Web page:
Navigating corporate partnerships
Fairtrade works with many retailers and manufacturers on projects that mitigate some human right or environmental problem in a specific region or commodity. It’s a way for businesses to take further responsibility for human rights impacts in their supply chains and for Fairtrade to increase its impact.
For example, Fairtrade and the German retailer ALDI SÜD partner to improve conditions with the Honduran Fairtrade smallholder coffee organisations, from which the retailer sources its store brand coffee.
The partnership has brought many positive impacts for farmers and new knowledge about the challenges of coffee production to ALDI SÜD staff.
Commitment on one project obviously doesn’t erase challenges elsewhere. For instance ALDI, which accepted a Fairtrade award for its commitments in 2018, has recently come under fire for driving conventional banana prices down. Fairtrade has joined producer associations and others in calling for changes in the retailer’s negotiating tactics.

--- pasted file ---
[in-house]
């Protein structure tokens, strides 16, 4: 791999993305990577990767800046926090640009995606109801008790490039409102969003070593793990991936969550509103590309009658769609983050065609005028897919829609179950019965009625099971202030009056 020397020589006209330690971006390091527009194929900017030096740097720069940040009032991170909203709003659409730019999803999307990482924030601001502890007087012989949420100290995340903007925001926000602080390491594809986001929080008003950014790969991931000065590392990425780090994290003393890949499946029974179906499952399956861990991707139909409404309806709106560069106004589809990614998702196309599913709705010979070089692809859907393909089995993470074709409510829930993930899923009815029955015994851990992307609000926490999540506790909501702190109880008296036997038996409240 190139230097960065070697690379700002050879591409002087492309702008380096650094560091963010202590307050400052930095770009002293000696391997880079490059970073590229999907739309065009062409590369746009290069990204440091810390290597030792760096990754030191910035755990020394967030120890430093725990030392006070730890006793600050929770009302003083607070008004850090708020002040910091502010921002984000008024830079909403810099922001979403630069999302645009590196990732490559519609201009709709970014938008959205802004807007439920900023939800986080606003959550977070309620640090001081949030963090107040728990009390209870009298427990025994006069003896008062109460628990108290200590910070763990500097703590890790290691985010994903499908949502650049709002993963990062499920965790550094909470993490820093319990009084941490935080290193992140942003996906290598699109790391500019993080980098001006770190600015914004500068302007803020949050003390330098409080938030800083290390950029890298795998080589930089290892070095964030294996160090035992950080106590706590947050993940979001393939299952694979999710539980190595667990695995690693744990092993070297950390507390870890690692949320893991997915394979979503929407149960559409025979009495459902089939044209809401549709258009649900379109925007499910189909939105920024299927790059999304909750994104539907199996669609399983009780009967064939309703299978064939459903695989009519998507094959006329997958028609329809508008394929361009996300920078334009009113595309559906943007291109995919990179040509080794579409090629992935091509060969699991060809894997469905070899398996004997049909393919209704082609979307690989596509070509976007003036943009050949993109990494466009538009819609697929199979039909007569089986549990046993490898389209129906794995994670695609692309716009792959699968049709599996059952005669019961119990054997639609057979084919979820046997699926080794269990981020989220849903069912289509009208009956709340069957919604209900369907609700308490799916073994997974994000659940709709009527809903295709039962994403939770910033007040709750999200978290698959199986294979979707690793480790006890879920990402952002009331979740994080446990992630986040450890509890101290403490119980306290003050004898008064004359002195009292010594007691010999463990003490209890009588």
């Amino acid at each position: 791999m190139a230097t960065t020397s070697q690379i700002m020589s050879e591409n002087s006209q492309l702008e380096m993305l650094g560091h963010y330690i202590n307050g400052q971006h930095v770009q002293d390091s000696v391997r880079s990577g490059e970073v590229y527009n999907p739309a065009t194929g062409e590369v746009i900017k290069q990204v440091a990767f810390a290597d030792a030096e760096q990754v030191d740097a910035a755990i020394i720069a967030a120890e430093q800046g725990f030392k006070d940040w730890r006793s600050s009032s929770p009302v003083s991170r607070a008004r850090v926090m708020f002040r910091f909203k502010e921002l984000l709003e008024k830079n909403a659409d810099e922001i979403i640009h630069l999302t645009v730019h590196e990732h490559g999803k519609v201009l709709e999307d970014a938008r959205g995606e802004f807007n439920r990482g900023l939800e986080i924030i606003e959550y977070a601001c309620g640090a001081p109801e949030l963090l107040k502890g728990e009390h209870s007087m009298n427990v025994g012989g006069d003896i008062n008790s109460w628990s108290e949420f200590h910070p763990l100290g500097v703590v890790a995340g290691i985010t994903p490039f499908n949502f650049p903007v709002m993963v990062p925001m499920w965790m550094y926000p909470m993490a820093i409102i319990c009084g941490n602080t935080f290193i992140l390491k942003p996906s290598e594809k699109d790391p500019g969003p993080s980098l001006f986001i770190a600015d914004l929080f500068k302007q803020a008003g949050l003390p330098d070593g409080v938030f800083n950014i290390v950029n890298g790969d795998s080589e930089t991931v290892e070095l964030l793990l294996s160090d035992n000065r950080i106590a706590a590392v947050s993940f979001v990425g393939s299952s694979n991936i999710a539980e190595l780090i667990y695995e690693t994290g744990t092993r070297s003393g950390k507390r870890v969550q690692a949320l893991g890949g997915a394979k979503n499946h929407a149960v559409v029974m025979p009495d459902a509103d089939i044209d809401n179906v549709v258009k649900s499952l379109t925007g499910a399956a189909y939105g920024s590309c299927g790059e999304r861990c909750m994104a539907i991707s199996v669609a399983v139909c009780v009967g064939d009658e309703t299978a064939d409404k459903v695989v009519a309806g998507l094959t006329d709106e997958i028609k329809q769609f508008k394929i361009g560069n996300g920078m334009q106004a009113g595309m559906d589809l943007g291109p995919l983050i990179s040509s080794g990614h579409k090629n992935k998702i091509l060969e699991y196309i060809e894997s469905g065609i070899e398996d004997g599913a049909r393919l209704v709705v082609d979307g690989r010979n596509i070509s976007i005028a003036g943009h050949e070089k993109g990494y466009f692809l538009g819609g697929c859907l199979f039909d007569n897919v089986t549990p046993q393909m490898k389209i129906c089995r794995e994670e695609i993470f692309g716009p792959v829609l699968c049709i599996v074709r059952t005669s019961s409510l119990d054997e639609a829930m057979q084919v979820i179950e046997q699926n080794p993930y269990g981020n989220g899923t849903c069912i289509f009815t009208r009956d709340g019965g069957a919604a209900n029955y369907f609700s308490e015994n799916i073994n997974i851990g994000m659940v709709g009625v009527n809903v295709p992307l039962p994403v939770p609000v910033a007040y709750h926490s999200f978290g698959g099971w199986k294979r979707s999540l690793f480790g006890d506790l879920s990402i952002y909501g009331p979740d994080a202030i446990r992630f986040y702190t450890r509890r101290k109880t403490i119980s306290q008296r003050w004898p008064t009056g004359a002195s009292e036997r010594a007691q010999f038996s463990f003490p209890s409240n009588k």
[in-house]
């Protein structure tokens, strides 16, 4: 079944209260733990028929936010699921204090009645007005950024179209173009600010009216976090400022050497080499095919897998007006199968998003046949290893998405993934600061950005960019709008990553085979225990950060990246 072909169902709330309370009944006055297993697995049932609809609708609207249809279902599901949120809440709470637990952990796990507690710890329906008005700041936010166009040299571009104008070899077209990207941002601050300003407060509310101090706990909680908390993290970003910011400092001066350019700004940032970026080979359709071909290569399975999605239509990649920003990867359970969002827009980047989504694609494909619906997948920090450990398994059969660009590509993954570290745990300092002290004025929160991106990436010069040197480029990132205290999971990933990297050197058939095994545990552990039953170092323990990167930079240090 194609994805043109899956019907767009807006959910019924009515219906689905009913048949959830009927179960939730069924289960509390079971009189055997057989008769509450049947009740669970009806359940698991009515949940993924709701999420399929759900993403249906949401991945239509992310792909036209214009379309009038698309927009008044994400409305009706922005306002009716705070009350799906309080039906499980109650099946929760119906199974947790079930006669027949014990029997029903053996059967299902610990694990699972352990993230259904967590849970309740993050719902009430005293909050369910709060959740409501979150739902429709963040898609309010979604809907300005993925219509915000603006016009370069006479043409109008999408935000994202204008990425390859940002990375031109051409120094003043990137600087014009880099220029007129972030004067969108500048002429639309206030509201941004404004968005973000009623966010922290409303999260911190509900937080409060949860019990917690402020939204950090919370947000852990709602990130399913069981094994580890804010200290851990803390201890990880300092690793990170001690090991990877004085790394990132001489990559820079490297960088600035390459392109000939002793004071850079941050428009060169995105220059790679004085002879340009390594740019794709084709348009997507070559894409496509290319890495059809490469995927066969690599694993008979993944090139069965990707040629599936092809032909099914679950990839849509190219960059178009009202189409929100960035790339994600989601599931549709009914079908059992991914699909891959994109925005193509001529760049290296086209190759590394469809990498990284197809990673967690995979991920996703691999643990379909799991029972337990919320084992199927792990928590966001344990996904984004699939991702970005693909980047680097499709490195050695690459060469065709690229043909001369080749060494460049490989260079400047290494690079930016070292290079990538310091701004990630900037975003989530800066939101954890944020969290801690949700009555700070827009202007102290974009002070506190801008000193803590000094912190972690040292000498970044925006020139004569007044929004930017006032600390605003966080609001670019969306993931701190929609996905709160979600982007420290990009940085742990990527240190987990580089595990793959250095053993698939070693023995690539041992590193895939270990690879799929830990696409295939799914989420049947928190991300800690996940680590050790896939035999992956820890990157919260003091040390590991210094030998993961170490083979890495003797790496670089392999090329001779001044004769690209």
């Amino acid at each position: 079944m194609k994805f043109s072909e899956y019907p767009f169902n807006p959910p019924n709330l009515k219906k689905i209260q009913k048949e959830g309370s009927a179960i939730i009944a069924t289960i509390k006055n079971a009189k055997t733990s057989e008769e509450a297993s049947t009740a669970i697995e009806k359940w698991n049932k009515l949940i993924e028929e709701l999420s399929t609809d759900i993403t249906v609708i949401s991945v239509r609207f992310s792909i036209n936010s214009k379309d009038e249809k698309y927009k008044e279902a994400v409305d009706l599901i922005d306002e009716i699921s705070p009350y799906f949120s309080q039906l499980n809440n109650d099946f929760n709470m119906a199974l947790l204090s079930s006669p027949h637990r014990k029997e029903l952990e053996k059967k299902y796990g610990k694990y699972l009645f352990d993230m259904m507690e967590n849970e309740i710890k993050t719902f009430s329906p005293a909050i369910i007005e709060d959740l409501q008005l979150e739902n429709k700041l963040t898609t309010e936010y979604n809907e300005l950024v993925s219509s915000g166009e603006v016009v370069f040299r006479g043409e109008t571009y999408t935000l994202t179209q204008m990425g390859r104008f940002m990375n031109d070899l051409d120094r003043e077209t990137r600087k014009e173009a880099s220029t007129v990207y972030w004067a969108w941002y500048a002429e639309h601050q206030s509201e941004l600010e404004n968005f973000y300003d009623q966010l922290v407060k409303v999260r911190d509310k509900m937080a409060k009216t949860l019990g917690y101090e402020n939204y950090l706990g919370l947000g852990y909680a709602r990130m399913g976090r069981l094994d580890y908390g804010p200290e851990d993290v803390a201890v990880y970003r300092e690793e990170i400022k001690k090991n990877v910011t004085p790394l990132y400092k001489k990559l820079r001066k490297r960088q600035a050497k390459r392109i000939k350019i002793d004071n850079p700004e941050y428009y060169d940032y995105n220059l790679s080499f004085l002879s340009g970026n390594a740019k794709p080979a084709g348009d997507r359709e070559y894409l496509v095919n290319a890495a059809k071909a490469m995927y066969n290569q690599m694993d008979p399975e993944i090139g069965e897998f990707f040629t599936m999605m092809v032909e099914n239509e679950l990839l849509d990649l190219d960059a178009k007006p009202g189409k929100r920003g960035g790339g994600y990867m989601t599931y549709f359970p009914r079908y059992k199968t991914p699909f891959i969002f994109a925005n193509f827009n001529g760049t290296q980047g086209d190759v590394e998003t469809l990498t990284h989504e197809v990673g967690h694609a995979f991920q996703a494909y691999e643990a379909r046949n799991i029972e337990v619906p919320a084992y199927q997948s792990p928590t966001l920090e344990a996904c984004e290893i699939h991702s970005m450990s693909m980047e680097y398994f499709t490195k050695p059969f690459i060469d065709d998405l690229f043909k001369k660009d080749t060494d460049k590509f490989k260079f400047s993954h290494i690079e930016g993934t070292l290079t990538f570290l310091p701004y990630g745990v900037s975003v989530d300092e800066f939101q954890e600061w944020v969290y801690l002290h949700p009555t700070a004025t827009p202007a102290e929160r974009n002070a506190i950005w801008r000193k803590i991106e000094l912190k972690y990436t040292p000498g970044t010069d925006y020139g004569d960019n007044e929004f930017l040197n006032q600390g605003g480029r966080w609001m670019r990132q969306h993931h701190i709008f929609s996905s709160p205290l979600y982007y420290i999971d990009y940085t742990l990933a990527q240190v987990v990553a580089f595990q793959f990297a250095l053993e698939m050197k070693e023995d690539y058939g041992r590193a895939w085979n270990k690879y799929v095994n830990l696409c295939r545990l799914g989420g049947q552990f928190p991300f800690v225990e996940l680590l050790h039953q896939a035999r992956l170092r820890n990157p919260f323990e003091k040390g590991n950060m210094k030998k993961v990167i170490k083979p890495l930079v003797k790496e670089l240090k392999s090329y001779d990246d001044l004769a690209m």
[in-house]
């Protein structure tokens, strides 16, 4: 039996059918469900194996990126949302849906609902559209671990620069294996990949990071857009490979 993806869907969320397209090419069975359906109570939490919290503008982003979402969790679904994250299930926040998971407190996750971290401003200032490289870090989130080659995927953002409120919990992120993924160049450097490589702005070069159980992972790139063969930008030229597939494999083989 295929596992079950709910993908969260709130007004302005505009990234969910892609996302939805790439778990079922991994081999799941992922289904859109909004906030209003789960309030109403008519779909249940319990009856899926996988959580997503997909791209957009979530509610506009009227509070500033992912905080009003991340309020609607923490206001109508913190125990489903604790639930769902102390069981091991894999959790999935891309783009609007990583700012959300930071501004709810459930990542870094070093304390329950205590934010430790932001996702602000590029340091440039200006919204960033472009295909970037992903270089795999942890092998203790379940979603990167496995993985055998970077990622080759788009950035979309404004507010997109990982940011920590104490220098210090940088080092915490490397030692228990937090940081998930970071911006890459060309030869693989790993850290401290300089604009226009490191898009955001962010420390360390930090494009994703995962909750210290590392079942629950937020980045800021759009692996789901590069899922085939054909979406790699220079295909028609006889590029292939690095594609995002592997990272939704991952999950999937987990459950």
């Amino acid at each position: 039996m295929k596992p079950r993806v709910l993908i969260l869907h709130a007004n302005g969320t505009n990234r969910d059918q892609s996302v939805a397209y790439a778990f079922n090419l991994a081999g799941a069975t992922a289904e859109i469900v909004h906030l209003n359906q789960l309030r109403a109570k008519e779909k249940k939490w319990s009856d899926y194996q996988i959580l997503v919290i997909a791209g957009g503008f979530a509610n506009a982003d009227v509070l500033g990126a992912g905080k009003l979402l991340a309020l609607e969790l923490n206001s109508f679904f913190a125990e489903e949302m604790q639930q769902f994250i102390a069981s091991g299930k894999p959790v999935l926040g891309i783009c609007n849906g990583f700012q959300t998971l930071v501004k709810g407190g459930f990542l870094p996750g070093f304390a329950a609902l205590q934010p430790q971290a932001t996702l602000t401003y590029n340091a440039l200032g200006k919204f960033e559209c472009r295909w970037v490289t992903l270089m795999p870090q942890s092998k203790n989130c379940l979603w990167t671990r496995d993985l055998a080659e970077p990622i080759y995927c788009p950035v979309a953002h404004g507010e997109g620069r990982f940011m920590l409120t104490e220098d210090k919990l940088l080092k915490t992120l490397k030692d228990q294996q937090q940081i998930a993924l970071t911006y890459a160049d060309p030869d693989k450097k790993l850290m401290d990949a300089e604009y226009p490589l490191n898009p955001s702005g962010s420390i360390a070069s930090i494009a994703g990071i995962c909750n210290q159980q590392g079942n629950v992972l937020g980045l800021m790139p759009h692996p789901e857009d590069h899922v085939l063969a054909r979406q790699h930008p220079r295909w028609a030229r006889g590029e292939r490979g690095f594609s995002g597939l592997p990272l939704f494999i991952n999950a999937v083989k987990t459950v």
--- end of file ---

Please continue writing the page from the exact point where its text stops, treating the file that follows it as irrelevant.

Fairtrade is currently reviewing its corporate partnership guidelines to ensure companies’ values and practices are aligned with the network’s.
“The UNGPs envision a continuous process to understand and address human rights impacts,” reminds Tytti Nahi, Fairtrade’s Lead on Business and Human Rights. “Similarly, Fairtrade doesn’t expect its corporate partners to be perfect. But the strive for continuous improvement is crucial.”
“Ideally, Fairtrade partnerships would yield understanding and commitment that fosters responsible business conduct on every product – including those without certification label,” Nahi continues